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Jim Huddleston always had an active life. An outdoors enthusiast, he enjoyed running and playing soccer and football for years. When a knee injury sidelined his morning jogs, he quickly took up cycling and fell in love with the sport. For Jim, riding his bike over 100 miles a week posed few challenges. But when back pain started getting in the way, Jim knew he had to seek help.

In the mid-1960s, Jim had just completed graduate school and was working as an engineer when he began experiencing pain in his lower back that radiated down his hips and into his legs. Diagnosed with sciatica, he managed the occasional discomfort for years through physical therapy and exercises to support his spine.

“Over time, the sciatica just kept getting worse no matter what I did,” Jim says. “My breaking point was when it took me off my bike.”

To find a long-term solution for his pain, Jim’s orthopedic surgeon referred him to John C. Quinn, MD, a neurosurgeon who provides care through UTHealth Neurosciences.

“Back pain can be a complex diagnosis,” says Quinn. “The examination revealed that although Jim has scoliosis, or abnormal curvature of the spine, it wasn’t the ultimate source of his discomfort.”

Instead, Jim’s pain originated in his sacroiliac joint, the junction between the hip bones and the lowest segment of the spine. Believing that Jim’s pain could be managed without surgery, Quinn referred him to a colleague, Ashley Amsbaugh, MD, a specialist in interventional pain management at UTHealth Neurosciences.

“We first tried managing the inflammation in his sacroiliac joint with steroid injections,” Amsbaugh says. “The injections allowed him to resume some normal activities like getting out of bed and walking with minimal discomfort, but they didn’t bring him long-term relief.”

Hitting the spot
Jim needed a more permanent solution for his sciatica, but his doctors wanted to avoid a major surgery, which would require a longer recovery time.To help resolve his pain, Amsbaugh suggested using radiofrequency ablation, a nonsurgical therapy that delivers radio waves through a needle to destroy nerves that carry pain signals to the brain. By treating the area around Jim’s sacroiliac joints with radiofrequency ablation, Amsbaugh was able to eliminate his sciatica pain.

“In most people, this treatment can take four to six weeks to receive the maximum benefit,” Amsbaugh says. “But Jim’s pain subsided almost immediately, and he was able to return to his active life right away.”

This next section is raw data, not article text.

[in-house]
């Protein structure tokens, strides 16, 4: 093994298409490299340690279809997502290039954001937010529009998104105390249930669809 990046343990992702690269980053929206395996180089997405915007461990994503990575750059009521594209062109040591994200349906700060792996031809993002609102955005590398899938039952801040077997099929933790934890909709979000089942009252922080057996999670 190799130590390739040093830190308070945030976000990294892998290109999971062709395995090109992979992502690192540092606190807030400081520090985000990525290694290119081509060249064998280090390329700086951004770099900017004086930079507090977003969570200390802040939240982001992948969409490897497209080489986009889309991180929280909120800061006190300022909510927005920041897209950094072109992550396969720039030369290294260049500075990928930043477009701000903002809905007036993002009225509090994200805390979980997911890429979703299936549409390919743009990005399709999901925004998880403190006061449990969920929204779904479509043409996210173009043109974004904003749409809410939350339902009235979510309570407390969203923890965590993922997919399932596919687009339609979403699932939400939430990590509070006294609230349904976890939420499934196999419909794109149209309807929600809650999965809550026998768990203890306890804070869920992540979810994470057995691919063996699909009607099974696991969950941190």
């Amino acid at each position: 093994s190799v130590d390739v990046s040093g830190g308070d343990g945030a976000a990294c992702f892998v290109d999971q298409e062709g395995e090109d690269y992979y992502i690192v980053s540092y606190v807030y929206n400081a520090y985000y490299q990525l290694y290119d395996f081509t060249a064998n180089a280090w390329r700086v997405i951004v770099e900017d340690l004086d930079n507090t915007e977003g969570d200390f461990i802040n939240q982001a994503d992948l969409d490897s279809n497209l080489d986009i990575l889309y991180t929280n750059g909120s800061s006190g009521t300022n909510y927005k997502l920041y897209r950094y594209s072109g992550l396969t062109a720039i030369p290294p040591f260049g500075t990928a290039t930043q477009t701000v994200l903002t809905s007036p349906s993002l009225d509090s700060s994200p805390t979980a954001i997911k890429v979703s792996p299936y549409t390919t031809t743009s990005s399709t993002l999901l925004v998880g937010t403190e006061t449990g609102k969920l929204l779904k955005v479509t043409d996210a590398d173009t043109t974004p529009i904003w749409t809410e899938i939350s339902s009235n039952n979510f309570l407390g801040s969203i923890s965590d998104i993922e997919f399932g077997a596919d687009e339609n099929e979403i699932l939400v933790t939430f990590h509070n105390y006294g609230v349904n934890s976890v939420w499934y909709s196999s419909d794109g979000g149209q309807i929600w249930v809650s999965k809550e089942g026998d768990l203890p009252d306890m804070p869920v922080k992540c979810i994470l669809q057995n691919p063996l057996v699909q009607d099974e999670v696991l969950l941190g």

Thanks to the radiofrequency ablation therapy, Jim lives pain-free for months at a time, requiring only annual follow-up treatments to ensure its continued efficacy.

“The radiofrequency ablation treatments are a beautiful thing for somebody like me who wants to continue riding my bike without surgery,” Jim says. “I am thrilled with the results, and I am so thankful to Dr. Amsbaugh and Dr. Quinn for all their help.”

Back on track
Without the burden of sciatica pain, Jim quickly ramped up his cycling routine, returning to familiar bike routes around Houston. About a year and a half after his initial radiofrequency ablation treatments, he began experiencing a very different kind of back pain.

“My neck started bothering me while I was riding  my bike, and I had this consistent pain that spread
from the top of my spine up around my ear,”
he says.

Because Jim was so pleased with his experiences getting treatment for sciatica, he immediately returned to see Amsbaugh and Quinn, who found a fracture in the cervical vertebrae of Jim’s neck. To fix the fracture—and relieve his pain—Jim needed surgery.

“I’ve enjoyed working with these doctors, and they have become almost part of my family at this  point,” Jim says. “Even though neck surgery was a big step, I knew I would be in good hands.”

Quinn performed the procedure, successfully repairing the fracture in Jim’s neck. With time and healing, he believes that it will bring an end to Jim’s neck pain.

During recovery, Jim says he been looking forward to one thing: “I can’t wait to get back on my bike!”

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